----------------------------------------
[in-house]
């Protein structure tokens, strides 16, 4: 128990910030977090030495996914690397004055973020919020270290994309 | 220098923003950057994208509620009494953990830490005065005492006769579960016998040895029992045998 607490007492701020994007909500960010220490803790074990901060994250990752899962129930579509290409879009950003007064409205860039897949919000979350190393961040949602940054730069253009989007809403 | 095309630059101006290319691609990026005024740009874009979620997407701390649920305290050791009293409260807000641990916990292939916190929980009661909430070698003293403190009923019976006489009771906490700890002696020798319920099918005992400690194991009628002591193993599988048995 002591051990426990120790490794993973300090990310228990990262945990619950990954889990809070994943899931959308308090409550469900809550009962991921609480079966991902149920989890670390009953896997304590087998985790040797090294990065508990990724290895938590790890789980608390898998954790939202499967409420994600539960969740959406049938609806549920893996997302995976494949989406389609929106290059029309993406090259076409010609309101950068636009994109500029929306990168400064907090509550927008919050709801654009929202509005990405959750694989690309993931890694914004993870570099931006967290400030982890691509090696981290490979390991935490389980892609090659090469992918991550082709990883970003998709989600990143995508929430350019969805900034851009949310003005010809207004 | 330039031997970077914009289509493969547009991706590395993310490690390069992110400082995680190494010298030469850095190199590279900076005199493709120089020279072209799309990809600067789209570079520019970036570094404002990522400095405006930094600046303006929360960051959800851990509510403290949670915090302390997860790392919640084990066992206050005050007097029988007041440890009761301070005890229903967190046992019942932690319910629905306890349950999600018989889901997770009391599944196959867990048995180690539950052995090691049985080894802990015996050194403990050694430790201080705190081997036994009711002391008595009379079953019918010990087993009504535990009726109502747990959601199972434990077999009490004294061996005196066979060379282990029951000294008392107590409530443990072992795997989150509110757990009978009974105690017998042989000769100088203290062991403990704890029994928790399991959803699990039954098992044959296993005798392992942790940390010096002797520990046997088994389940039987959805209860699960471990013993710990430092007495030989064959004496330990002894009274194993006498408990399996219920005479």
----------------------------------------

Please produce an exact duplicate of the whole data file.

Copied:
[in-house]
């Protein structure tokens, strides 16, 4: 128990910030977090030495996914690397004055973020919020270290994309 | 220098923003950057994208509620009494953990830490005065005492006769579960016998040895029992045998 607490007492701020994007909500960010220490803790074990901060994250990752899962129930579509290409879009950003007064409205860039897949919000979350190393961040949602940054730069253009989007809403 | 095309630059101006290319691609990026005024740009874009979620997407701390649920305290050791009293409260807000641990916990292939916190929980009661909430070698003293403190009923019976006489009771906490700890002696020798319920099918005992400690194991009628002591193993599988048995 002591051990426990120790490794993973300090990310228990990262945990619950990954889990809070994943899931959308308090409550469900809550009962991921609480079966991902149920989890670390009953896997304590087998985790040797090294990065508990990724290895938590790890789980608390898998954790939202499967409420994600539960969740959406049938609806549920893996997302995976494949989406389609929106290059029309993406090259076409010609309101950068636009994109500029929306990168400064907090509550927008919050709801654009929202509005990405959750694989690309993931890694914004993870570099931006967290400030982890691509090696981290490979390991935490389980892609090659090469992918991550082709990883970003998709989600990143995508929430350019969805900034851009949310003005010809207004 | 330039031997970077914009289509493969547009991706590395993310490690390069992110400082995680190494010298030469850095190199590279900076005199493709120089020279072209799309990809600067789209570079520019970036570094404002990522400095405006930094600046303006929360960051959800851990509510403290949670915090302390997860790392919640084990066992206050005050007097029988007041440890009761301070005890229903967190046992019942932690319910629905306890349950999600018989889901997770009391599944196959867990048995180690539950052995090691049985080894802990015996050194403990050694430790201080705190081997036994009711002391008595009379079953019918010990087993009504535990009726109502747990959601199972434990077999009490004294061996005196066979060379282990029951000294008392107590409530443990072992795997989150509110757990009978009974105690017998042989000769100088203290062991403990704890029994928790399991959803699990039954098992044959296993005798392992942790940390010096002797520990046997088994389940039987959805209860699960471990013993710990430092007495030989064959004496330990002894009274194993006498408990399996219920005479």